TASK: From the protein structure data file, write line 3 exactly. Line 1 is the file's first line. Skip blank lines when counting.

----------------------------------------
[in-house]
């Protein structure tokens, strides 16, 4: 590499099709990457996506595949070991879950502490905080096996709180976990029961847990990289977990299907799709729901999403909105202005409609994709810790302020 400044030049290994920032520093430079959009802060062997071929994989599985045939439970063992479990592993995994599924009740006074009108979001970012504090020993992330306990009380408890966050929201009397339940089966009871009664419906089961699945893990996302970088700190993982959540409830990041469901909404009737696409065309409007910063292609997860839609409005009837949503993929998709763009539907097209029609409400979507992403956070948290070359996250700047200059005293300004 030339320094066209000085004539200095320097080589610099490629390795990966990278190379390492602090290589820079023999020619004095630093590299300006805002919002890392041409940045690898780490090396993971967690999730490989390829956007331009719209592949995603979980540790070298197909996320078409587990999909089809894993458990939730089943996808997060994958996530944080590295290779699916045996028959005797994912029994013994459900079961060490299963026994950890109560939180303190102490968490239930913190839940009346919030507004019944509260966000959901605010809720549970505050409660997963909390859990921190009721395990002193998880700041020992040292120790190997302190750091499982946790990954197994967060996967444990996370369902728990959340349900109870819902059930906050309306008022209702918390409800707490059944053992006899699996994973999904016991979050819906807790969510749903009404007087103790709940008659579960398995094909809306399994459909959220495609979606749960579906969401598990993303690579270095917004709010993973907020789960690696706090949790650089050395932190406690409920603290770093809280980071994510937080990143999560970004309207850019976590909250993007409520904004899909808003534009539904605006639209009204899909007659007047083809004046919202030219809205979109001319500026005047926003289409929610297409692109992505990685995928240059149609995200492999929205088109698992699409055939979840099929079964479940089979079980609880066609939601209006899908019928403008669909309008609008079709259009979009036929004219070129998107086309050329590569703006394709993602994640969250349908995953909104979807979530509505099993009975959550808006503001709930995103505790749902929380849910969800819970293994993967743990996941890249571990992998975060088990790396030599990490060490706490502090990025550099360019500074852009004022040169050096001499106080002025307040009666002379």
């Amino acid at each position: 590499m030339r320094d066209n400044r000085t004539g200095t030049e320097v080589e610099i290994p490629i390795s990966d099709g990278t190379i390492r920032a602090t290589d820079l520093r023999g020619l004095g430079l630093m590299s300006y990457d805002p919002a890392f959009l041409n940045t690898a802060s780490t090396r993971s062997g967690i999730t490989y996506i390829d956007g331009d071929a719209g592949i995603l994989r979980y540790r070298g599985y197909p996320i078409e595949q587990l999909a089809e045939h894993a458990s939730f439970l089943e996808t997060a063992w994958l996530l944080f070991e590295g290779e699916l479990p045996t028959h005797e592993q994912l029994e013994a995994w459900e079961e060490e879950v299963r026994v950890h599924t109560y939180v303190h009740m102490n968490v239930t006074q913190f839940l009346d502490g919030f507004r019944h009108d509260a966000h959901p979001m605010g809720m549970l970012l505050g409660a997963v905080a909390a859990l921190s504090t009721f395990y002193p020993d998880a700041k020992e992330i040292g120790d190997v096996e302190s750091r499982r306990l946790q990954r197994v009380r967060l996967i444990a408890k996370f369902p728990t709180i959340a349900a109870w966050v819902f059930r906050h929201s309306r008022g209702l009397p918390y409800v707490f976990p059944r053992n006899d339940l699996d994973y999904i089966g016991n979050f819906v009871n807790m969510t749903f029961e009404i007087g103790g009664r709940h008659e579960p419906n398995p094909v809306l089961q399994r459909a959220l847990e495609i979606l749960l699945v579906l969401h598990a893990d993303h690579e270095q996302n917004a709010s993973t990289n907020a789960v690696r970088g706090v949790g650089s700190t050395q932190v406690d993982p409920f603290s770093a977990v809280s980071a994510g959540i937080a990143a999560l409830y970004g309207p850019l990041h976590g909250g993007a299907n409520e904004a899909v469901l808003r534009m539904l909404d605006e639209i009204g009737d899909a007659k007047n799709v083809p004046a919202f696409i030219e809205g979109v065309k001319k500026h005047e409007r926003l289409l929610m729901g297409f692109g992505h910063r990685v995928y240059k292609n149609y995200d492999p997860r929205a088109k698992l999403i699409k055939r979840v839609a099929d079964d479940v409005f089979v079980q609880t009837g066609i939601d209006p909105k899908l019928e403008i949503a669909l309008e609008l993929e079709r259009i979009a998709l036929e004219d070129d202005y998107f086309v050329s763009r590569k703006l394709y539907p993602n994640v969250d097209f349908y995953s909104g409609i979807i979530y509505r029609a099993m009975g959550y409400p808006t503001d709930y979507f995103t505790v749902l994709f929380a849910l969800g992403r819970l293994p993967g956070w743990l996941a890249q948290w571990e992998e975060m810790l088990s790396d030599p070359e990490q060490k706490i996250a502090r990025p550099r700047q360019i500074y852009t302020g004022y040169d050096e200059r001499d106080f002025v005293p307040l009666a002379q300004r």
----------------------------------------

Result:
């Amino acid at each position: 590499m030339r320094d066209n400044r000085t004539g200095t030049e320097v080589e610099i290994p490629i390795s990966d099709g990278t190379i390492r920032a602090t290589d820079l520093r023999g020619l004095g430079l630093m590299s300006y990457d805002p919002a890392f959009l041409n940045t690898a802060s780490t090396r993971s062997g967690i999730t490989y996506i390829d956007g331009d071929a719209g592949i995603l994989r979980y540790r070298g599985y197909p996320i078409e595949q587990l999909a089809e045939h894993a458990s939730f439970l089943e996808t997060a063992w994958l996530l944080f070991e590295g290779e699916l479990p045996t028959h005797e592993q994912l029994e013994a995994w459900e079961e060490e879950v299963r026994v950890h599924t109560y939180v303190h009740m102490n968490v239930t006074q913190f839940l009346d502490g919030f507004r019944h009108d509260a966000h959901p979001m605010g809720m549970l970012l505050g409660a997963v905080a909390a859990l921190s504090t009721f395990y002193p020993d998880a700041k020992e992330i040292g120790d190997v096996e302190s750091r499982r306990l946790q990954r197994v009380r967060l996967i444990a408890k996370f369902p728990t709180i959340a349900a109870w966050v819902f059930r906050h929201s309306r008022g209702l009397p918390y409800v707490f976990p059944r053992n006899d339940l699996d994973y999904i089966g016991n979050f819906v009871n807790m969510t749903f029961e009404i007087g103790g009664r709940h008659e579960p419906n398995p094909v809306l089961q399994r459909a959220l847990e495609i979606l749960l699945v579906l969401h598990a893990d993303h690579e270095q996302n917004a709010s993973t990289n907020a789960v690696r970088g706090v949790g650089s700190t050395q932190v406690d993982p409920f603290s770093a977990v809280s980071a994510g959540i937080a990143a999560l409830y970004g309207p850019l990041h976590g909250g993007a299907n409520e904004a899909v469901l808003r534009m539904l909404d605006e639209i009204g009737d899909a007659k007047n799709v083809p004046a919202f696409i030219e809205g979109v065309k001319k500026h005047e409007r926003l289409l929610m729901g297409f692109g992505h910063r990685v995928y240059k292609n149609y995200d492999p997860r929205a088109k698992l999403i699409k055939r979840v839609a099929d079964d479940v409005f089979v079980q609880t009837g066609i939601d209006p909105k899908l019928e403008i949503a669909l309008e609008l993929e079709r259009i979009a998709l036929e004219d070129d202005y998107f086309v050329s763009r590569k703006l394709y539907p993602n994640v969250d097209f349908y995953s909104g409609i979807i979530y509505r029609a099993m009975g959550y409400p808006t503001d709930y979507f995103t505790v749902l994709f929380a849910l969800g992403r819970l293994p993967g956070w743990l996941a890249q948290w571990e992998e975060m810790l088990s790396d030599p070359e990490q060490k706490i996250a502090r990025p550099r700047q360019i500074y852009t302020g004022y040169d050096e200059r001499d106080f002025v005293p307040l009666a002379q300004r």